Search - Bay City Rollers :: Elevator

Elevator
Bay City Rollers
Elevator
Genres: Pop, Rock
 
  •  Track Listings (12) - Disc #1

First ever UK CD release for the Bay City Rollers 1979 studio album, Elevator, the first to feature new vocalist Duncan Faure and includes the single 'Turn On Your Radio'. In a desire to move away from the teen-pop image,...  more »

      
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CD Details

All Artists: Bay City Rollers
Title: Elevator
Members Wishing: 4
Total Copies: 0
Label: Glam / 7t's
Release Date: 1/1/2008
Album Type: Import
Genres: Pop, Rock
Style: Power Pop
Number of Discs: 1
SwapaCD Credits: 1
UPC: 5013929044722

Synopsis

Album Description
First ever UK CD release for the Bay City Rollers 1979 studio album, Elevator, the first to feature new vocalist Duncan Faure and includes the single 'Turn On Your Radio'. In a desire to move away from the teen-pop image, the band shortened their name to The Rollers and recorded this album which is closer in spirit to great Pop/New Wave albums from The Records and Shoes than their other releases. Booklet features - for the first time - original European LP artwork, sleeve notes - overseen by guitarist Eric Faulkner - lyrics to all the songs and pictures of the related singles sleeves. Completely remastered by Tim Turan. 7Ts.
 

CD Reviews

Elevator
Maxine L. Mckern | Iowa | 02/09/2008
(5 out of 5 stars)

"The best BCR album yet! I like the heavier rock feel of the album and the songs are well written. All Roller fans sholud add this to their collections."
Stoned Houses
David Chris Dalton | Raleigh, NC United States | 10/05/2009
(4 out of 5 stars)

"My parents accidentally purchased this for me for my 12th birthday. They were requested to buy "The Bay City Rollers Greatest Hits." After my initial disappointment, I put the record on and almost immediately fell in love with it. As the winter gave way to the spring of 1980, I became obsessed with this album, listening to it's tracks over and over and over. At the time I was only somewhat aware that this was the first "mature" offering of the former Bay City Rollers, once lead singer Les McKeown left the band for his ill-fated solo career.

Once I became a serious rock fan in high school, I revisited it again, somewhat surprised that it held up and that my 6th grade ears weren't totally clueless in their infatuation over these sounds.

Many more years later, the original LP long lost, I found another copy on Ebay for a few bucks, and eagerly placed it on my turntable once it arrived in the mail. Again, I was shocked by how well it stood the test of time. Or maybe I was shocked by what a bizarre record it is in the context of the history of pop music. It doesn't matter. I love this and it will always hold a place in my heart. I can tell you one thing. This record IS better than you think it is.

The "grown up" sound of The Rollers is very simple. It was 1979. Imagine Cheap Trick and The Beatles filtered through late-'70s Electric Light Orchestra and this would be the result. If George Martin would have produced "Dream Police" in 1979 instead of the following year's, "All Shook Down," this is very close to what would have probably been the final product.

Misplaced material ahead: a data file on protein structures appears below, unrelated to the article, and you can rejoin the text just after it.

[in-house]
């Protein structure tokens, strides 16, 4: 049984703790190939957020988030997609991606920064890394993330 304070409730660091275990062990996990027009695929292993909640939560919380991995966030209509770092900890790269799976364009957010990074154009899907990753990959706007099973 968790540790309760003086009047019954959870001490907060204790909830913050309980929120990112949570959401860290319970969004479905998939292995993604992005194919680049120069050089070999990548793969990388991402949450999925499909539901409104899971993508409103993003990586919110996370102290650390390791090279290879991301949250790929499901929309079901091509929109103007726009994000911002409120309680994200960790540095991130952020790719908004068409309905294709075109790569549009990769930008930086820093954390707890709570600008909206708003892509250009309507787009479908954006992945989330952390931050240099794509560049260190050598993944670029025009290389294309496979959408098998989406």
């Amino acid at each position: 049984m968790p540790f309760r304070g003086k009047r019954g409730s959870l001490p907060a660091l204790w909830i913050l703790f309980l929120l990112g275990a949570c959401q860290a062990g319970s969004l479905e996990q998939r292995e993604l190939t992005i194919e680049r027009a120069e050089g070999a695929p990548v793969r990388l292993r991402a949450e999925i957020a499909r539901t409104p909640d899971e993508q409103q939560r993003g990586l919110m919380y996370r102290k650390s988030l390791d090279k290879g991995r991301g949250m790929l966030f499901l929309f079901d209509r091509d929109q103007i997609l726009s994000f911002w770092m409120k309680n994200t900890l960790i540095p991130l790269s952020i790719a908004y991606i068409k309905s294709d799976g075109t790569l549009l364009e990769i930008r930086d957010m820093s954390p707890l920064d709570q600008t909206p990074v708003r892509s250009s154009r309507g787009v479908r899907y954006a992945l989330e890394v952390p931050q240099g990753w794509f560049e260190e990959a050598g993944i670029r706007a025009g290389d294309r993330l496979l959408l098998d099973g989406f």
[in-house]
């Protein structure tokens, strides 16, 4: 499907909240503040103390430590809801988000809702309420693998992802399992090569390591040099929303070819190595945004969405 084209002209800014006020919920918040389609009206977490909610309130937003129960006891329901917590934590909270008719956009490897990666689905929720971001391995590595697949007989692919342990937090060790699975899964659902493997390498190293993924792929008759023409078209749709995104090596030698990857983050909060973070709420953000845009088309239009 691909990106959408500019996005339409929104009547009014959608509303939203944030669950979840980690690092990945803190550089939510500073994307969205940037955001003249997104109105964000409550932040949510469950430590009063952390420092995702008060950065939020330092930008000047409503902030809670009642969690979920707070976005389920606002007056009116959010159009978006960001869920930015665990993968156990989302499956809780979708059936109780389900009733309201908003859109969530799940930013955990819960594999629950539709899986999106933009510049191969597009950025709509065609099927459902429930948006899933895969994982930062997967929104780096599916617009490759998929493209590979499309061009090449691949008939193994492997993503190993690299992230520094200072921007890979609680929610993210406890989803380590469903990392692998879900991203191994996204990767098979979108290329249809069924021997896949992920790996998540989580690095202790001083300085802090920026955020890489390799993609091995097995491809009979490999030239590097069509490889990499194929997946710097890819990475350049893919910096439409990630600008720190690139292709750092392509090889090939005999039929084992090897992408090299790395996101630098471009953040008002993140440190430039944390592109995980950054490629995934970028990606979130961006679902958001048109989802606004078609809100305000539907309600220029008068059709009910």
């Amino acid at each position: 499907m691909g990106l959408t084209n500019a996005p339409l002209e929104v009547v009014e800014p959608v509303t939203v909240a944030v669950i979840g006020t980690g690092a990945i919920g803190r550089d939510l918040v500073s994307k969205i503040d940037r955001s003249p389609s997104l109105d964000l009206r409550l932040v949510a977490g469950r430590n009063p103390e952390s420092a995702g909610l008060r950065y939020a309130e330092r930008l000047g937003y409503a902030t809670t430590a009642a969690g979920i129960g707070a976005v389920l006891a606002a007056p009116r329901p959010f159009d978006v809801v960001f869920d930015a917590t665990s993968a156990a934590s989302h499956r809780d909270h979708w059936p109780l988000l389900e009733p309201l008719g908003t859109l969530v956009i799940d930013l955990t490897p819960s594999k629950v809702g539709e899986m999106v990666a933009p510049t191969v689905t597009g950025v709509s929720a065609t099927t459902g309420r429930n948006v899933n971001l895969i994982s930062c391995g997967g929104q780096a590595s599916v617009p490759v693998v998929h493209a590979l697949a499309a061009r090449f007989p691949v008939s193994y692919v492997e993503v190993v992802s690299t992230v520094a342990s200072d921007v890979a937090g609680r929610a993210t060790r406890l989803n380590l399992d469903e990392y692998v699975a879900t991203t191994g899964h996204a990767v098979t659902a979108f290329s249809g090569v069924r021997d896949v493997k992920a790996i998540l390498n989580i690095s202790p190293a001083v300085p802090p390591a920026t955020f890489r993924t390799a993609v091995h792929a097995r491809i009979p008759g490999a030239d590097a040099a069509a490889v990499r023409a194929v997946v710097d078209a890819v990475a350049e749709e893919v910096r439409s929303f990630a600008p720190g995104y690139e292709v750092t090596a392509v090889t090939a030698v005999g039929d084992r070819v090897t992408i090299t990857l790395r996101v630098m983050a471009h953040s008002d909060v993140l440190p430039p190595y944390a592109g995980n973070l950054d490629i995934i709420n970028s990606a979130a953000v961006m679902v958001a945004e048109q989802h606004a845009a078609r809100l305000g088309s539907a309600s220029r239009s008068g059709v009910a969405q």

Favorite tracks are the hard-rocking, "Elevator," complete with Kraftwerk/Bowie mannequin/android imagery crossed with sexual metaphors and the bizarre hard rock/new wave of "Stoned Houses #2," the catchy "Playing In a Rock and Roll Band," and "Turn on the Radio." I also love the heavy rockin' of the rock 'n' roll lifestyle despondency twofer, "Who'll Be My Keeper?" and "Back on the Road Again." The final track, "Washington's Birthday," makes no sense lyrically whatsoever but moves me with it's dark Beatles-esque melancholy.

The whole album is thematically united by confessions of crashing rock 'n' roll dreams. There are more drug references than in Nikki Sixx's, "The Heroin Diaries." The are multiple references to sex, mostly as mindless diversion. The are numerous references to the monotony and pointlessness of the daily workings of the music business.

Although this was to be the rebirth of the Bay City Rollers as adult rock musicians with a new lease on life, the lyrical content tells the story of a band who KNEW their time had already come and gone. The Rollers were, quite frankly, ready for the madness to be over since their rock 'n' roll lifestyle had morphed into something vastly different from the rock 'n' roll dreams of their youth.

Awesome stuff."
"I was young, so young, I was eleven"
R. Pennell | NJ USA | 07/08/2008
(4 out of 5 stars)

"When I first got the cassette of "Elevator" for my eleventh birthday, I was convinced my mom had bought an album from the wrong group...didn't sound a thing like the songs I'd been recording off the Bay City Rollers Kroft TV show, and what was with the big scary red pill on the cover? Trip to the record store to see their photos on the back of the record assuaged my fears. Good thing, too--over time, this album went on to become one of my all-time favorites. That cassette rotted away into unplayability a decade or so ago. How thrilling to finally have this classic on CD. To be honest, not every song is a gem. But there are moments on this CD that are, to me, at the peak of what rock music can be (okay, they got me young, I may be a bit biased here). The Rollers left their poppy "Saturday Night" sound far behind them for this album, but apparently it was an uphill climb, and the old sound caught up with them later. Ah, well, for THIS album (and to a slightly lesser degree, Voxx and Richochet) the Rollers reached for something great, and caught it."